I don't buy the alerts being "routine things" and not relevant and therefore they don't need to be legible. If you don't know what they're saying, they could be copyright notices and they will still pull your eyes off the road. If they're indeed very basic, then they should be colorful intuitive glyphs, like the big red steering wheel, and not full sentence messages in tiny text. I'm kind of used to managing, not reading them, but it's surprisingly un-ergonomic for such a smartly designed car.
    .
     
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  16. Kamban

    Kamban Member

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    I agree with the OP

    I sometimes get a major alert with lots of sounds and a small box of text when I take a curve on a frontage road, keeping well within my lane and there is a car coming on the opposite side and also within his lane. I am not sure that the car is warning of imminent collision because of the curve in the road but I cannot decipher the small font text in time. This has occurred twice.

    I wish that box of text would be in a bigger font for 5 seconds or so for me to read it quickly before it becomes a small box and fades away.

    Also, is there some storage where I can scroll through all my previous alert messages while parked. Something like browser history for the past 30 days?
     
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  17. srs5694

    srs5694 Active Member

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    I also agree with the OP. Add to that something that's been mentioned in passing: The alerts disappear too soon. Frequently, an alert appears at a moment when I must be attending to the road, so I can't afford to look down until a few seconds later; but by then it's disappeared completely. Of course, when that happens, the alert is generally related to why I must look at the road (I assume), like a car braking hard in front of me; but it'd still be useful to have the alerts stay up for a bit longer so that they can be read if that's not the case. This was more of an issue for me in the first month or two of ownership, since it wasn't always obvious why the car was squawking at me. Often it was features I'd never before had in a car, like lane departure avoidance warnings. It helps to know why the alert happened, even well past whatever event triggered it is an issue, to help a driver learn the car's capabilities.

    Another option that might help with this would be voice warnings. Instead of (or in addition to) a warning message in a tiny font on the screen, the car could play an identical audio message, or maybe a tweaked version to put the critical information early in the message -- something like "lane departure" or "crash imminent." For quickest identification by the driver, each message could be preceded by a short and unique tone. That way, once you've learned the association, you'd know the moment the tone sounded what the alert was about.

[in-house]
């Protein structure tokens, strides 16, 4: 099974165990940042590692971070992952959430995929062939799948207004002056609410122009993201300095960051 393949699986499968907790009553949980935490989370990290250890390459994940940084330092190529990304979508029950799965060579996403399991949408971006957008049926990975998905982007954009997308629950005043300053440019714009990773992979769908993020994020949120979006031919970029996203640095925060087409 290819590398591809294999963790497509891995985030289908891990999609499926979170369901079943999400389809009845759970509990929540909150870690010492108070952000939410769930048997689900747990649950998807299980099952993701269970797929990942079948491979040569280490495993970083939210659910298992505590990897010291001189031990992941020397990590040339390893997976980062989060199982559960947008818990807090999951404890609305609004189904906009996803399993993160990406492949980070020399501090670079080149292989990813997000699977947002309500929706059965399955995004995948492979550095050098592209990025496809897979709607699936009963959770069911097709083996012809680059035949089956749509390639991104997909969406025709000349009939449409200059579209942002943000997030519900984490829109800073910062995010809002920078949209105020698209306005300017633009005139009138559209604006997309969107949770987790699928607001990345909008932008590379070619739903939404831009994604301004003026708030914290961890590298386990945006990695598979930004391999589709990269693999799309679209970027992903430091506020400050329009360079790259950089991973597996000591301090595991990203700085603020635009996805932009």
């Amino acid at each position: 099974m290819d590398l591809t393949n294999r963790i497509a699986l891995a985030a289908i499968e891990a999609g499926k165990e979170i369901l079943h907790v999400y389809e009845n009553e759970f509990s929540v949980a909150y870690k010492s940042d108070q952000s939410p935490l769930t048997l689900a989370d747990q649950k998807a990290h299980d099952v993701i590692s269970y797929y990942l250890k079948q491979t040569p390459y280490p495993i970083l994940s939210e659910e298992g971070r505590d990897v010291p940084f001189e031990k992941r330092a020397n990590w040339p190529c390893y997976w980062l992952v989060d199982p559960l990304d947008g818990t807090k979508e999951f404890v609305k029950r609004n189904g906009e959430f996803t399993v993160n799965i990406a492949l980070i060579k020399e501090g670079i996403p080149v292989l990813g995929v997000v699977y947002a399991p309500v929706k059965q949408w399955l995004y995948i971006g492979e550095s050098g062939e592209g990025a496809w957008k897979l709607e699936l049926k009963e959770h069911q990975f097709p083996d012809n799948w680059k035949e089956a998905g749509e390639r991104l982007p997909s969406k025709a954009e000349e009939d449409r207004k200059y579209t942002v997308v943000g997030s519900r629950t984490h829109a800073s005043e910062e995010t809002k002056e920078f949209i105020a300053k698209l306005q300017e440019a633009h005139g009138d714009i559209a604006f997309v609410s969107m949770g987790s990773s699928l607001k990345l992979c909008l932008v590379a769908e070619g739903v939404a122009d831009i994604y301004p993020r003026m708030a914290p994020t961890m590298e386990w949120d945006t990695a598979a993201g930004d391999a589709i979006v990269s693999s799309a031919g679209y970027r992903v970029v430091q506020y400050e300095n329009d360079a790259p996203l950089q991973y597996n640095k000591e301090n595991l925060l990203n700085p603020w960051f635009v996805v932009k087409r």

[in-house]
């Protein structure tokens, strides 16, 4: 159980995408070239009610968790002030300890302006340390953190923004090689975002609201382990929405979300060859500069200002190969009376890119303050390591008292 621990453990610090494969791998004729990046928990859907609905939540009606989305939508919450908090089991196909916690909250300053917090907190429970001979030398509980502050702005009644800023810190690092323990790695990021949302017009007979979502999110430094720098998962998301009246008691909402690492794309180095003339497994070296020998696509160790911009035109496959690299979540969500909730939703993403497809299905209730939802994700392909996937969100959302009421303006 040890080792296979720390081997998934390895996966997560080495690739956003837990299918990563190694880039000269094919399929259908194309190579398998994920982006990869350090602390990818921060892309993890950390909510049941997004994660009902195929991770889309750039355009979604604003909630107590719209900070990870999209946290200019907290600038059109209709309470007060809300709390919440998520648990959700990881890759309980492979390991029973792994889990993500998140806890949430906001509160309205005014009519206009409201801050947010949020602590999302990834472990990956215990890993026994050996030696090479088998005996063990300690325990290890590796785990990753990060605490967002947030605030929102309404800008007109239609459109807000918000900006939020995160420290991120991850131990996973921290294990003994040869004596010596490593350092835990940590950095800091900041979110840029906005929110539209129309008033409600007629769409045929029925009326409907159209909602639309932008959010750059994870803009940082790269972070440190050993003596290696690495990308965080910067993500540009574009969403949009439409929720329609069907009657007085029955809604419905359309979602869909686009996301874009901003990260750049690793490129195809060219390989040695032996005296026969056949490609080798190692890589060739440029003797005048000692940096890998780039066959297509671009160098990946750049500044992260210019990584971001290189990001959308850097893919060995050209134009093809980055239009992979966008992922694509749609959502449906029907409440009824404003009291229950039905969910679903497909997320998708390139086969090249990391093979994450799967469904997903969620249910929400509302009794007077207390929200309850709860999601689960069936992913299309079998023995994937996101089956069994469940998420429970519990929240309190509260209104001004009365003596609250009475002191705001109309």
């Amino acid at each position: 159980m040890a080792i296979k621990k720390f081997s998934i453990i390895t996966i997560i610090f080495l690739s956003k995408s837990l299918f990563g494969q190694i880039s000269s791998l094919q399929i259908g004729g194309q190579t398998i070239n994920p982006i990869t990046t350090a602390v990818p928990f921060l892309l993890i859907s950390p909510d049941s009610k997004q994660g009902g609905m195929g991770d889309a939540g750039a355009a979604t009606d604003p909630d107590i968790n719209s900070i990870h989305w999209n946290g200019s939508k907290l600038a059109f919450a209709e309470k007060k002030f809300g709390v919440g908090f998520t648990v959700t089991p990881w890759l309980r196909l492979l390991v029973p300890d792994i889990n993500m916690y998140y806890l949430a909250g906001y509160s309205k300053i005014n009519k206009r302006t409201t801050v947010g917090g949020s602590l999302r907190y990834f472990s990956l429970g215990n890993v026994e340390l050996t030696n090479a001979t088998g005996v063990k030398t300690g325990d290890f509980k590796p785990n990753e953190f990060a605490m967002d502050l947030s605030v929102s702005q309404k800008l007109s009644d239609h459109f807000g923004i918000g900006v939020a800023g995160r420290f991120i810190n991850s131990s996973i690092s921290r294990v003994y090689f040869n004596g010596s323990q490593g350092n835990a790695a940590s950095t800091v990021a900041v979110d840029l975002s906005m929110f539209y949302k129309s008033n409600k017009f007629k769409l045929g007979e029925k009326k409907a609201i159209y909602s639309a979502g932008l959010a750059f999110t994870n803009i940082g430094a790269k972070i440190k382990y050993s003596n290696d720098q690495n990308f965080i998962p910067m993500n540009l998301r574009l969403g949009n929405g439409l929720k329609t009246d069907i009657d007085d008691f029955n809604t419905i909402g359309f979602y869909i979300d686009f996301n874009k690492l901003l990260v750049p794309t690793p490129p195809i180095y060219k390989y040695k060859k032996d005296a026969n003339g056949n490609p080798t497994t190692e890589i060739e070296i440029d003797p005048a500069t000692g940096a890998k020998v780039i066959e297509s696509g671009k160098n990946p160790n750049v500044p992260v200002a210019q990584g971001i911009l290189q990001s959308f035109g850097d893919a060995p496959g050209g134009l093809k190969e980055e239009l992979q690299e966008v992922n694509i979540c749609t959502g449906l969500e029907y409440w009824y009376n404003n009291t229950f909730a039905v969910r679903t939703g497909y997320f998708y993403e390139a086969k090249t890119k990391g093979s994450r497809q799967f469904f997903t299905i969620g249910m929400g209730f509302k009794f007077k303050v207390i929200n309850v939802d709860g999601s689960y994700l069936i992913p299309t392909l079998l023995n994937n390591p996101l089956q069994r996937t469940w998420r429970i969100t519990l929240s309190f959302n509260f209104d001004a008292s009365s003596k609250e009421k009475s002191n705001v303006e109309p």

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  18. KenC

    KenC Active Member

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    I wish the Tesla software engineers would read the HIG, Human Interface Guidelines, because that's the first thing I noticed when getting my Model 3, that the text and touch points were not really ideal for legibility, etc. I mean the thin line for acceleration and regen? The little dots to indicate limited regen? Just not really intuitive and clear. Everything shouldn't be an Easter Egghunt!
     
  19. SVMike

    SVMike Member

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    I agree with keeping a history of messages. At least for the last trip the car was on.

    We aren't back in caveman days when each possible error or warning had its own lighted icon (idiot light) on the dashboard...such as "check engine."
    And it was lit when the condition was bad and turned back off when it no longer applied.

    We now have a car that has dozens or even hundreds of possible errors/warnings.
    It would be useful to have larger fonts and a history of previous warnings with date/time tags
    Just put a little ion to the left of the car image with a numerical badge for the count of messages when >1.
    Tap this and you can scroll through the list and hit "clear" to erase.
    Tap the individual message to get an explanation or link to the user manual.
    A settings gear icon allows you to configure what shows up and how long to keep old messages before auto deleting.

    This feature would be much more useful than another video game.
     
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  20. Fernand

    Fernand Active Member

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    Oh Yes, the small touchpoints! Forgot about THOSE. And that tiny Windows XP style "X" for closing an overlaid window so you can e.g. bloody SEE your map again, that's an opportunity for a retro nostalgia bonus game. Every time you close one of these windows on the first try, without colliding or driving off the road, you'd get some points towards a free tow truck call.

    All joking aside, this isn't trolling about trivial stuff. It doesn't belong on the most technically advanced car on the planet. Get these kids some rigorous HIG training if they can't intuit it.
    .